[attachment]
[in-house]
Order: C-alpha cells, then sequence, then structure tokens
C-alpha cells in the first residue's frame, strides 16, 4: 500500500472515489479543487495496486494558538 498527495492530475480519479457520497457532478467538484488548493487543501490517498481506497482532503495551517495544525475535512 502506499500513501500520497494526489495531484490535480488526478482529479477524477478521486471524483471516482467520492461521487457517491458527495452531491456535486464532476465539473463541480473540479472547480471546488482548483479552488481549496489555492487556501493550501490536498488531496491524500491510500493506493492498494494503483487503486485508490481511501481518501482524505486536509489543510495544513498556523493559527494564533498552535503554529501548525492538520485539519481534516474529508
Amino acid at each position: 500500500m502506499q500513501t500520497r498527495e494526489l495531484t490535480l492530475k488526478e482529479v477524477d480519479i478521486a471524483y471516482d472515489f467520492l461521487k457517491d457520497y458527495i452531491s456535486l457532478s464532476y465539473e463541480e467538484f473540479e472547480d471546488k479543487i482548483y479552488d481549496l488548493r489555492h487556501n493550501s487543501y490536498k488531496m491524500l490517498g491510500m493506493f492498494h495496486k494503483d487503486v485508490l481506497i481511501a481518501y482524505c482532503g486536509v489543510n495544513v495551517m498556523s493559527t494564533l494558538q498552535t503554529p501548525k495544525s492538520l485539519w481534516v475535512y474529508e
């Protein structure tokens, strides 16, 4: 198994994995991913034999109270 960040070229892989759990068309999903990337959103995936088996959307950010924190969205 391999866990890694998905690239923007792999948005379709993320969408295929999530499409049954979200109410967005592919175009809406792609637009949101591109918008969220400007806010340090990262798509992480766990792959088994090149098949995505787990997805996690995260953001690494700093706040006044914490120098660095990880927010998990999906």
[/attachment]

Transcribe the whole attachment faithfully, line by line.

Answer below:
[in-house]
Order: C-alpha cells, then sequence, then structure tokens
C-alpha cells in the first residue's frame, strides 16, 4: 500500500472515489479543487495496486494558538 498527495492530475480519479457520497457532478467538484488548493487543501490517498481506497482532503495551517495544525475535512 502506499500513501500520497494526489495531484490535480488526478482529479477524477478521486471524483471516482467520492461521487457517491458527495452531491456535486464532476465539473463541480473540479472547480471546488482548483479552488481549496489555492487556501493550501490536498488531496491524500491510500493506493492498494494503483487503486485508490481511501481518501482524505486536509489543510495544513498556523493559527494564533498552535503554529501548525492538520485539519481534516474529508
Amino acid at each position: 500500500m502506499q500513501t500520497r498527495e494526489l495531484t490535480l492530475k488526478e482529479v477524477d480519479i478521486a471524483y471516482d472515489f467520492l461521487k457517491d457520497y458527495i452531491s456535486l457532478s464532476y465539473e463541480e467538484f473540479e472547480d471546488k479543487i482548483y479552488d481549496l488548493r489555492h487556501n493550501s487543501y490536498k488531496m491524500l490517498g491510500m493506493f492498494h495496486k494503483d487503486v485508490l481506497i481511501a481518501y482524505c482532503g486536509v489543510n495544513v495551517m498556523s493559527t494564533l494558538q498552535t503554529p501548525k495544525s492538520l485539519w481534516v475535512y474529508e
């Protein structure tokens, strides 16, 4: 198994994995991913034999109270 960040070229892989759990068309999903990337959103995936088996959307950010924190969205 391999866990890694998905690239923007792999948005379709993320969408295929999530499409049954979200109410967005592919175009809406792609637009949101591109918008969220400007806010340090990262798509992480766990792959088994090149098949995505787990997805996690995260953001690494700093706040006044914490120098660095990880927010998990999906």